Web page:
Rental car delivery startup Kyte is growing its fleet to 10,000 vehicles – TechCrunch

Kyte, the startup that delivers rental cars to customers’ doors, has raised $200 million in asset-backed credit financing from Goldman Sachs and Ares Global Management, money the company will use to pay for new vehicles that will fuel its expansion.
Kyte, which is currently in 13 U.S. markets and will launch in Portland, Oregon this week, plans to grow its fleet to around 10,000 vehicles in the next year, according to the company. While electric vehicles and vehicles with advanced driver assistance systems (ADAS) don’t make up much, if any, of Kyte’s current fleet, the company wants to prioritize those offerings for its customers in the future.
“The core driver for us is always the user experience,” Ludwig Schoenack, co-founder of Kyte, told TechCrunch via email. “ADAS features and ultimately full autonomous driving will bring massive changes to the way we move on our roads…and it’s going to make Kyte a premier option to move around outside of cities because cars that are loaded up with sensing and perception technology are going to be too expensive to have them sit idle most of the time. Instead we believe fleets will deploy them. That’s the future Kyte is building towards.”
Last October, Kyte raised a $30 million Series A, at which time the company said its long-term goal was to build platforms that can deliver vehicles via teleoperation or autonomous systems. First, it would need to expand its current model — which relies on “Kyte Surfers” or driver partners that drop off vehicles and pick them back up after the trip, often using micromobility to get around in-between trips — to drive unit economics and prove a use case before getting into the cool new tech.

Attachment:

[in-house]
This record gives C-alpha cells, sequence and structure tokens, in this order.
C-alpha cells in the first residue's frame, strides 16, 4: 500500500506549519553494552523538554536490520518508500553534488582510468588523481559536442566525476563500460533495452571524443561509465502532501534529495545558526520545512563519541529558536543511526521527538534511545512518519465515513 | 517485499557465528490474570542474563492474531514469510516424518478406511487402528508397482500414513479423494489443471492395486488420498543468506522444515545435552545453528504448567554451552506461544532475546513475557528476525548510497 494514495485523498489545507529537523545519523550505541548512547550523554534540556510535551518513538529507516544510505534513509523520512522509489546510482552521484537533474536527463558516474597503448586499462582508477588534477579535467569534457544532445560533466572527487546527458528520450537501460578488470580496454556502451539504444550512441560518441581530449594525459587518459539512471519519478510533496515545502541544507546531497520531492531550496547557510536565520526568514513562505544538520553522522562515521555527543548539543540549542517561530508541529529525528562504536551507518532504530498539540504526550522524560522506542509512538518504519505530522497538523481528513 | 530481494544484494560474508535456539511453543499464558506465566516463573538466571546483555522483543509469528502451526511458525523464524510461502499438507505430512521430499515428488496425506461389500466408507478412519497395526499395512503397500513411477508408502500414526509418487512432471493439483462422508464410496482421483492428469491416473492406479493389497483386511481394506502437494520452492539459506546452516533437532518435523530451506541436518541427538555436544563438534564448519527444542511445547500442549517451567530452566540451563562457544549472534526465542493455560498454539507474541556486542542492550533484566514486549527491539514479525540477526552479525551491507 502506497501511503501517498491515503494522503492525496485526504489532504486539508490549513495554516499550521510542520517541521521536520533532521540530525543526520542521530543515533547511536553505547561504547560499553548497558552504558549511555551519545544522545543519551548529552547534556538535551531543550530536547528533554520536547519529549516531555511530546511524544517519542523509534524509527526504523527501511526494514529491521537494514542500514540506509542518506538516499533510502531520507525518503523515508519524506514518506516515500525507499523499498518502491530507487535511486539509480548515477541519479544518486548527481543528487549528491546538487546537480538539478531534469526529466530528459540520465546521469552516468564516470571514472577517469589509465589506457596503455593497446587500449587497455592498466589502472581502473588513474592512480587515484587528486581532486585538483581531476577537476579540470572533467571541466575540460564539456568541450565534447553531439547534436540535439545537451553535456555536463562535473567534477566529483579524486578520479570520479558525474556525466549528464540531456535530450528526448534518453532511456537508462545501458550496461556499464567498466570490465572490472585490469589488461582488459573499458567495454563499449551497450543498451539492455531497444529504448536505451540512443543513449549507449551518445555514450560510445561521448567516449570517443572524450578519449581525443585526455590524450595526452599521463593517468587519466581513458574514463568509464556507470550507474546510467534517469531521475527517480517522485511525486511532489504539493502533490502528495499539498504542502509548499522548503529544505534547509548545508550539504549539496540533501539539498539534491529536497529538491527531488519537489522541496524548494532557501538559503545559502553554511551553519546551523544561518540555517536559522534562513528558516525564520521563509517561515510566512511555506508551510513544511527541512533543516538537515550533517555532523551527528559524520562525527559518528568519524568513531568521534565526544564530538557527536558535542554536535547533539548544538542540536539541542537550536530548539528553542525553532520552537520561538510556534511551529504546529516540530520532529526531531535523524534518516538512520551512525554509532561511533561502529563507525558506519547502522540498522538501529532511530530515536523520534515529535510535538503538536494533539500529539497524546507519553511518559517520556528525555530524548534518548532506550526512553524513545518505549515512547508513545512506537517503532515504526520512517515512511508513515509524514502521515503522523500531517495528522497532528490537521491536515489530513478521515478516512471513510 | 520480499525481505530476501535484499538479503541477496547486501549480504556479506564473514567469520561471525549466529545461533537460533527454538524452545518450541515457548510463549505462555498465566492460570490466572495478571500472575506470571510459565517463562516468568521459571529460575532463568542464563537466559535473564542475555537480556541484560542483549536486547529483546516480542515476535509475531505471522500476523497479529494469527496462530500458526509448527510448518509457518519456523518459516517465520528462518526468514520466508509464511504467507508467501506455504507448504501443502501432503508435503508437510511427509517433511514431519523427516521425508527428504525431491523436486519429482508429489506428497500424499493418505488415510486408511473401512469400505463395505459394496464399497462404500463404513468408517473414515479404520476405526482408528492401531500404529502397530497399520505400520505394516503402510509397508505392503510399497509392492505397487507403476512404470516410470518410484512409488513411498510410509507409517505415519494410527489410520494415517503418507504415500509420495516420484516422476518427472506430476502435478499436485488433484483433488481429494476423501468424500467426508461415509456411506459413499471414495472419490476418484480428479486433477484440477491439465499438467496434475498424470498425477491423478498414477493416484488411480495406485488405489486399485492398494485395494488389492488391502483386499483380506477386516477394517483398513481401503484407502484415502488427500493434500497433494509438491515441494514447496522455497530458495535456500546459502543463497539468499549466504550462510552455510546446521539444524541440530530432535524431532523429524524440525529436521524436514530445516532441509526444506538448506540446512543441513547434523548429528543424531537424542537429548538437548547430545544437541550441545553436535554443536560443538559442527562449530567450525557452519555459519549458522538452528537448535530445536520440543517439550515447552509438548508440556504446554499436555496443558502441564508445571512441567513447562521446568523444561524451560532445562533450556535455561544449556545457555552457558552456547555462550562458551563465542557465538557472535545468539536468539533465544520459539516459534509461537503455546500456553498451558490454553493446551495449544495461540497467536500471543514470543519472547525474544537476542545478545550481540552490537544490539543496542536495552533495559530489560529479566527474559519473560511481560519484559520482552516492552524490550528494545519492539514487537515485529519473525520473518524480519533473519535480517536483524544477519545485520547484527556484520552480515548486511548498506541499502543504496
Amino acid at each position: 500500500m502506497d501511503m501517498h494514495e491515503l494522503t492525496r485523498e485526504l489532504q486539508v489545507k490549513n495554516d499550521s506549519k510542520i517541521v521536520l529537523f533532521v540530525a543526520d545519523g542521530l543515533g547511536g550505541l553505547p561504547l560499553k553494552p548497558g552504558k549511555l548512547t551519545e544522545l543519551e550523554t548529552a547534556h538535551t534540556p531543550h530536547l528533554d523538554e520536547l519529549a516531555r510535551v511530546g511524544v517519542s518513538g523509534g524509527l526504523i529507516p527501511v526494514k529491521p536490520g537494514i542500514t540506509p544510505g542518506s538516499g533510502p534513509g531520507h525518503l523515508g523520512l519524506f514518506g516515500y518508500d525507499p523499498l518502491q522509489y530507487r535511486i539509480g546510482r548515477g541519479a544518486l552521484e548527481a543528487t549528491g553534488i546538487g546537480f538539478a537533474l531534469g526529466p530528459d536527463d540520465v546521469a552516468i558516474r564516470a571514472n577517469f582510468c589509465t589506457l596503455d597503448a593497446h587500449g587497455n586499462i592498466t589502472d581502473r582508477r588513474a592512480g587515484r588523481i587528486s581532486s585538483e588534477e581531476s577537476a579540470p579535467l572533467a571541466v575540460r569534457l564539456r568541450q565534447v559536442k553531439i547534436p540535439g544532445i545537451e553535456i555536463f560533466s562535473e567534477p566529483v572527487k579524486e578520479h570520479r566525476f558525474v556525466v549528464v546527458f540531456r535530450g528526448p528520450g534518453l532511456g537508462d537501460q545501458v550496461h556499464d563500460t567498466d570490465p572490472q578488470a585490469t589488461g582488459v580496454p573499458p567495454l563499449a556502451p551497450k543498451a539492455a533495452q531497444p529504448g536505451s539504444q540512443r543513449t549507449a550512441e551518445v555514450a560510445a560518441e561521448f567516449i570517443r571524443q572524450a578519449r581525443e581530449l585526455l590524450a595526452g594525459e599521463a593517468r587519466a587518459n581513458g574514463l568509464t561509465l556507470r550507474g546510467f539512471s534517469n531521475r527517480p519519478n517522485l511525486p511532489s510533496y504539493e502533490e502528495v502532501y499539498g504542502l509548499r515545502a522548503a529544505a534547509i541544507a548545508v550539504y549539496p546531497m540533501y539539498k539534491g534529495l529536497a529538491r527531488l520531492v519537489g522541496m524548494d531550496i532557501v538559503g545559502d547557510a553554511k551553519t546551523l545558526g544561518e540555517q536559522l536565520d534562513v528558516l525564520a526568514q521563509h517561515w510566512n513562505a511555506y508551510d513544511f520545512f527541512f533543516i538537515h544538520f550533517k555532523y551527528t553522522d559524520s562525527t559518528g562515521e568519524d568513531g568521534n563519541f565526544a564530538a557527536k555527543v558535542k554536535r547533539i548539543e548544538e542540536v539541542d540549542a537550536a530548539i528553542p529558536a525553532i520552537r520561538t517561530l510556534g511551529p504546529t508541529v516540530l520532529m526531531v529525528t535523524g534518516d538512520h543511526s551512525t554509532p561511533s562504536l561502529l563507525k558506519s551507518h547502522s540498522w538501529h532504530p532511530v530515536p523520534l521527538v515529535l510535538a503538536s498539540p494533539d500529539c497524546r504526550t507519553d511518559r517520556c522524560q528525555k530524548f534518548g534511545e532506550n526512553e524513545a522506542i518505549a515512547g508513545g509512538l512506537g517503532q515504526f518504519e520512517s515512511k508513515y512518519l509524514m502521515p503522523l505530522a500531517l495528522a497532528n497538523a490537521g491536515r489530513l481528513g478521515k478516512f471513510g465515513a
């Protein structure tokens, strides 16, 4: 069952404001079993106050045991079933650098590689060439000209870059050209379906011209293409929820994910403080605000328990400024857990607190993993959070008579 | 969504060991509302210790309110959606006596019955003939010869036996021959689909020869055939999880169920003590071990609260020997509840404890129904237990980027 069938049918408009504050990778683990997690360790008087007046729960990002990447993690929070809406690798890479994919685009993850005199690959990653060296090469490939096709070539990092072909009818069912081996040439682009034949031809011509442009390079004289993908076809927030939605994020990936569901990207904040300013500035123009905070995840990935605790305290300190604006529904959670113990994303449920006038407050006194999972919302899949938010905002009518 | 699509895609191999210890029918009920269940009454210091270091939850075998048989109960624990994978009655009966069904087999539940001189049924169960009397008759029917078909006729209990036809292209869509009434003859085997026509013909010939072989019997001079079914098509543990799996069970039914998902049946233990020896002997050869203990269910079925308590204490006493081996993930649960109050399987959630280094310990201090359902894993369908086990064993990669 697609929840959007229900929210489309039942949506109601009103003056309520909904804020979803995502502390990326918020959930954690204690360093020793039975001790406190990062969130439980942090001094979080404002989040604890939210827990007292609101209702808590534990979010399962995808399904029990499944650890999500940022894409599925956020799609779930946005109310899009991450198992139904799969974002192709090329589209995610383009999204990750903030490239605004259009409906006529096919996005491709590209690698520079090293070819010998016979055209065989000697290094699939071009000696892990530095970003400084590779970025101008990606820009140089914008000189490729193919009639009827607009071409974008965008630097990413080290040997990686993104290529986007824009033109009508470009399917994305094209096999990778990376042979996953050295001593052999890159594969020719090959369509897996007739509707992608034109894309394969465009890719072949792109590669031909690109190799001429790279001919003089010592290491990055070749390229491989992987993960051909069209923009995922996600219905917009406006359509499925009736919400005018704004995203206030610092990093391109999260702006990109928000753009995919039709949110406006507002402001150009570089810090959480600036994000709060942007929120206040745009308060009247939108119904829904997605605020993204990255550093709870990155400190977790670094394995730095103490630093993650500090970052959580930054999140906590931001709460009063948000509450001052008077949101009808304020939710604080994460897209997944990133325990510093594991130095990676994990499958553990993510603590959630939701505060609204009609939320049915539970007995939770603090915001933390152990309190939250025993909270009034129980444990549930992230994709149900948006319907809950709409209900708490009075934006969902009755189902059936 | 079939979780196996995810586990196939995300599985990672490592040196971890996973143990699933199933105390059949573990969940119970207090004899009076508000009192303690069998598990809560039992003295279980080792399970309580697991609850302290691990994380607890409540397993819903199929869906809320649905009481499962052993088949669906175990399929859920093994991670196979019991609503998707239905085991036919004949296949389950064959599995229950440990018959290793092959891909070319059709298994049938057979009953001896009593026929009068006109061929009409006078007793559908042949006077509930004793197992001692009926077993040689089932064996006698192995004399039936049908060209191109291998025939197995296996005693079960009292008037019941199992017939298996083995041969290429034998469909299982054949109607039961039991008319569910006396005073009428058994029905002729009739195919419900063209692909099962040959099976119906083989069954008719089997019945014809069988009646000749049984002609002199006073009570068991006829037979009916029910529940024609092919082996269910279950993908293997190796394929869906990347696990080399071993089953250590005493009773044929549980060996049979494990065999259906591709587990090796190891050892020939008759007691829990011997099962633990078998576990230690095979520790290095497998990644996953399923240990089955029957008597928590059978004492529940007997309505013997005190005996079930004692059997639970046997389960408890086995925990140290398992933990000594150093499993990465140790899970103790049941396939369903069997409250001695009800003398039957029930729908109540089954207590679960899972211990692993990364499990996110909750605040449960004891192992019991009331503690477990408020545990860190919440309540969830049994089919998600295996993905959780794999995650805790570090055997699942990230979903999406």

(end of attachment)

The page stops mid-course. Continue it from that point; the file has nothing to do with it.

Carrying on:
Kyte previously told TechCrunch it would begin testing teleoperated delivery of its rental vehicles in 2022, a goal that now seems far-reaching as the on-demand car rental startup hasn’t quite settled on any teleoperations providers with which to integrate. Kyte is “in conversations” with multiple providers, according to Schoenack, but says none of the current players have a road-ready solution for mass deployment.
Kyte did not respond in time to explain why “a road-ready solution for mass deployment” is necessary to run a test pilot.
The company also did not specify which manufacturers it hopes to source vehicles from in the near future, and whether any of its new vehicles would include automated driving features or even be electric.
A quick perusal of the company’s website shows Nissan Versas, Toyota Corollas and Hyundai Tuscons in every market. Prices differ depending on the day of the week one rents the vehicles and for how long. For example, the Versa could set you back $62, excluding insurance, delivery and tax, for a one-day mid-week rental, but that would go up to $72 if you rented the car on a weekend. As one would expect, the daily price also decreases if you rent a vehicle for longer periods of time.


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